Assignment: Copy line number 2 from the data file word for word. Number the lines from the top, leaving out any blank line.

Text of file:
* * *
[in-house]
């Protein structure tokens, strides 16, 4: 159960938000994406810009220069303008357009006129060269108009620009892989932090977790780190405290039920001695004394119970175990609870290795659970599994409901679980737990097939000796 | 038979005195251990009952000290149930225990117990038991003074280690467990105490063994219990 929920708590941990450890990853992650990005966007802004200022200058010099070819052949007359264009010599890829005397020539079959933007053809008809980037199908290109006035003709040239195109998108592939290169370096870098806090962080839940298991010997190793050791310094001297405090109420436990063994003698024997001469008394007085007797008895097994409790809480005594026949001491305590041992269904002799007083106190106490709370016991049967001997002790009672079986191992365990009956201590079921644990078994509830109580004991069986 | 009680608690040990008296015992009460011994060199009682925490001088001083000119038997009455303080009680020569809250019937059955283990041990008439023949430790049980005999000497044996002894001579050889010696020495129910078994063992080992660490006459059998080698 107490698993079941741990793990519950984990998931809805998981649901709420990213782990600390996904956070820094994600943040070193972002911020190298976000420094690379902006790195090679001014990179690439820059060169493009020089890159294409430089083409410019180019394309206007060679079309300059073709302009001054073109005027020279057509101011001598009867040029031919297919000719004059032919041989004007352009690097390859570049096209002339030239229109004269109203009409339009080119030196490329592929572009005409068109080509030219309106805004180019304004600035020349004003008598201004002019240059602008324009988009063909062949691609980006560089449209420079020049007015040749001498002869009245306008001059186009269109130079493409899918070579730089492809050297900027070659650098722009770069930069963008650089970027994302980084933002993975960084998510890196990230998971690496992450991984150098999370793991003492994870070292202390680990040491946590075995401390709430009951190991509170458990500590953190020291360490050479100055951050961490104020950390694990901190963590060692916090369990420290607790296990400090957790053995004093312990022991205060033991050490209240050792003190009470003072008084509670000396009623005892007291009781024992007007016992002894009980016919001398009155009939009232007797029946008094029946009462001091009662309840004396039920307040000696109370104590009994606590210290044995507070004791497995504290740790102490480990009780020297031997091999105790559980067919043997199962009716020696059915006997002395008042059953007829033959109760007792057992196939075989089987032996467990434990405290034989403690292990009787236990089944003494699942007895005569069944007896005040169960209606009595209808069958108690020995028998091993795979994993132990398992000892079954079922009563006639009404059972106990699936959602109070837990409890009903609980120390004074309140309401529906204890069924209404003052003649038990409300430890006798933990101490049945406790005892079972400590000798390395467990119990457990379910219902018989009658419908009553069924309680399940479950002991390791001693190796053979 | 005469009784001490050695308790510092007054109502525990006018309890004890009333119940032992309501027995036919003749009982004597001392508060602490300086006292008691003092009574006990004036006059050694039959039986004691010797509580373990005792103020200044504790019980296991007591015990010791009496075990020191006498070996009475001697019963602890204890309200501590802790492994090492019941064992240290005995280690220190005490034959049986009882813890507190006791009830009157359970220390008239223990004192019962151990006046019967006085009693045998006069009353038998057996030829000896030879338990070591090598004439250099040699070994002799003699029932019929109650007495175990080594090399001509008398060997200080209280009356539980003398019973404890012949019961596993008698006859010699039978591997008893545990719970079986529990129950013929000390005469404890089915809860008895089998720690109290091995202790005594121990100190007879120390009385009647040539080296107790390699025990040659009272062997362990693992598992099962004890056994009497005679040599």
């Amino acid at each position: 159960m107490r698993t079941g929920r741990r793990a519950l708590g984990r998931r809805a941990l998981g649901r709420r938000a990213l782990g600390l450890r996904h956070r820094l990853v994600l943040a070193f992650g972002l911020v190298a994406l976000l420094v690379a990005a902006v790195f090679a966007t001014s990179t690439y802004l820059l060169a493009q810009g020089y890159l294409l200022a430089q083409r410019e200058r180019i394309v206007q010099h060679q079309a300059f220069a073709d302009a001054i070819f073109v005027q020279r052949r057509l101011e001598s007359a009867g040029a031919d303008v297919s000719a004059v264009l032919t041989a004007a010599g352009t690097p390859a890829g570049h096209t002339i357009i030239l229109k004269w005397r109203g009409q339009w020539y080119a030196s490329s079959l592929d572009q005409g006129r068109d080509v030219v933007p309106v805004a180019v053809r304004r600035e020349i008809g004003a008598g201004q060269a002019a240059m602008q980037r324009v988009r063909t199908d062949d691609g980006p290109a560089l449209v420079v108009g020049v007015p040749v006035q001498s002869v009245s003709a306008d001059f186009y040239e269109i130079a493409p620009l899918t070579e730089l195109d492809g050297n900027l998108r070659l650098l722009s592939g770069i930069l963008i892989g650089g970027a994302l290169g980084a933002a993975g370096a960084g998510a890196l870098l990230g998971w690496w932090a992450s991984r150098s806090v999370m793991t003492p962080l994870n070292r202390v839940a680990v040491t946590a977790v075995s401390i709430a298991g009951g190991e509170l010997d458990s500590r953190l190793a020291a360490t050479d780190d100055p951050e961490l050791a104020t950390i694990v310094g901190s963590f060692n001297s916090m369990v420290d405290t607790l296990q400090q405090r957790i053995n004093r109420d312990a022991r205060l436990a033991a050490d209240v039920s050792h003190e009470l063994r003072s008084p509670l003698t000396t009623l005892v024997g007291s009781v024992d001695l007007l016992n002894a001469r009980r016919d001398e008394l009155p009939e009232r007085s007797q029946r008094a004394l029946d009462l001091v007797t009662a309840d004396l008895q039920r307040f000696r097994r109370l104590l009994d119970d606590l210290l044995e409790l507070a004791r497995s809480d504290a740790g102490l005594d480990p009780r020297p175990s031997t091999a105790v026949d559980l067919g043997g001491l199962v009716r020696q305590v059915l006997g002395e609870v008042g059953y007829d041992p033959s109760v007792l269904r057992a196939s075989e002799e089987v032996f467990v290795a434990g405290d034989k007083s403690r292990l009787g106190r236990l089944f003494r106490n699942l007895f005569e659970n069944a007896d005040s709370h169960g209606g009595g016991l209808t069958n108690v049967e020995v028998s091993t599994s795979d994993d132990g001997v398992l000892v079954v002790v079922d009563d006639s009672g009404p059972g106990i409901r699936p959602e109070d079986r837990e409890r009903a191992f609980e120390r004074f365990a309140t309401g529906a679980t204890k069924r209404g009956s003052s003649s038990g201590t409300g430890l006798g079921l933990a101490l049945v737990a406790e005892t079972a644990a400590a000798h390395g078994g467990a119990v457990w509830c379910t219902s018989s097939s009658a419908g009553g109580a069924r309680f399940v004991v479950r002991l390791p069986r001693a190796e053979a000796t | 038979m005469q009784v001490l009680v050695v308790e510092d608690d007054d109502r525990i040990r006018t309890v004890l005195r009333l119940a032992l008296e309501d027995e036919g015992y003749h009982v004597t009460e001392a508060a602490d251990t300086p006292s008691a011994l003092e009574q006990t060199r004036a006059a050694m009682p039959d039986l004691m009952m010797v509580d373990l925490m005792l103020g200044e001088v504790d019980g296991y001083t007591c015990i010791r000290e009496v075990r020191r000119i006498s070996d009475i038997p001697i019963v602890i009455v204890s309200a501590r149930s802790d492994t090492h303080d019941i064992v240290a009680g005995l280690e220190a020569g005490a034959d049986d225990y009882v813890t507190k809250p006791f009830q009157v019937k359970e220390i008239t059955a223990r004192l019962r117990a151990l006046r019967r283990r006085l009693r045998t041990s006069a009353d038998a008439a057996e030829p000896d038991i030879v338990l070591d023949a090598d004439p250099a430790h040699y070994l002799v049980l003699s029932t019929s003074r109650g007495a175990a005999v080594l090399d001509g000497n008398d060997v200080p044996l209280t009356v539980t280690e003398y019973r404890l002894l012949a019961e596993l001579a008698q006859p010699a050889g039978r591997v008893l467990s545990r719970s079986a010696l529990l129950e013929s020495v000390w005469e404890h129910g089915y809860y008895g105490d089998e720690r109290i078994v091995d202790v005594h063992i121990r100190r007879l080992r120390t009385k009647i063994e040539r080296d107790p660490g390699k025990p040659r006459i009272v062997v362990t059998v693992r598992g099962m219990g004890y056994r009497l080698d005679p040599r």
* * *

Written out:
């Protein structure tokens, strides 16, 4: 159960938000994406810009220069303008357009006129060269108009620009892989932090977790780190405290039920001695004394119970175990609870290795659970599994409901679980737990097939000796 | 038979005195251990009952000290149930225990117990038991003074280690467990105490063994219990 929920708590941990450890990853992650990005966007802004200022200058010099070819052949007359264009010599890829005397020539079959933007053809008809980037199908290109006035003709040239195109998108592939290169370096870098806090962080839940298991010997190793050791310094001297405090109420436990063994003698024997001469008394007085007797008895097994409790809480005594026949001491305590041992269904002799007083106190106490709370016991049967001997002790009672079986191992365990009956201590079921644990078994509830109580004991069986 | 009680608690040990008296015992009460011994060199009682925490001088001083000119038997009455303080009680020569809250019937059955283990041990008439023949430790049980005999000497044996002894001579050889010696020495129910078994063992080992660490006459059998080698 107490698993079941741990793990519950984990998931809805998981649901709420990213782990600390996904956070820094994600943040070193972002911020190298976000420094690379902006790195090679001014990179690439820059060169493009020089890159294409430089083409410019180019394309206007060679079309300059073709302009001054073109005027020279057509101011001598009867040029031919297919000719004059032919041989004007352009690097390859570049096209002339030239229109004269109203009409339009080119030196490329592929572009005409068109080509030219309106805004180019304004600035020349004003008598201004002019240059602008324009988009063909062949691609980006560089449209420079020049007015040749001498002869009245306008001059186009269109130079493409899918070579730089492809050297900027070659650098722009770069930069963008650089970027994302980084933002993975960084998510890196990230998971690496992450991984150098999370793991003492994870070292202390680990040491946590075995401390709430009951190991509170458990500590953190020291360490050479100055951050961490104020950390694990901190963590060692916090369990420290607790296990400090957790053995004093312990022991205060033991050490209240050792003190009470003072008084509670000396009623005892007291009781024992007007016992002894009980016919001398009155009939009232007797029946008094029946009462001091009662309840004396039920307040000696109370104590009994606590210290044995507070004791497995504290740790102490480990009780020297031997091999105790559980067919043997199962009716020696059915006997002395008042059953007829033959109760007792057992196939075989089987032996467990434990405290034989403690292990009787236990089944003494699942007895005569069944007896005040169960209606009595209808069958108690020995028998091993795979994993132990398992000892079954079922009563006639009404059972106990699936959602109070837990409890009903609980120390004074309140309401529906204890069924209404003052003649038990409300430890006798933990101490049945406790005892079972400590000798390395467990119990457990379910219902018989009658419908009553069924309680399940479950002991390791001693190796053979 | 005469009784001490050695308790510092007054109502525990006018309890004890009333119940032992309501027995036919003749009982004597001392508060602490300086006292008691003092009574006990004036006059050694039959039986004691010797509580373990005792103020200044504790019980296991007591015990010791009496075990020191006498070996009475001697019963602890204890309200501590802790492994090492019941064992240290005995280690220190005490034959049986009882813890507190006791009830009157359970220390008239223990004192019962151990006046019967006085009693045998006069009353038998057996030829000896030879338990070591090598004439250099040699070994002799003699029932019929109650007495175990080594090399001509008398060997200080209280009356539980003398019973404890012949019961596993008698006859010699039978591997008893545990719970079986529990129950013929000390005469404890089915809860008895089998720690109290091995202790005594121990100190007879120390009385009647040539080296107790390699025990040659009272062997362990693992598992099962004890056994009497005679040599």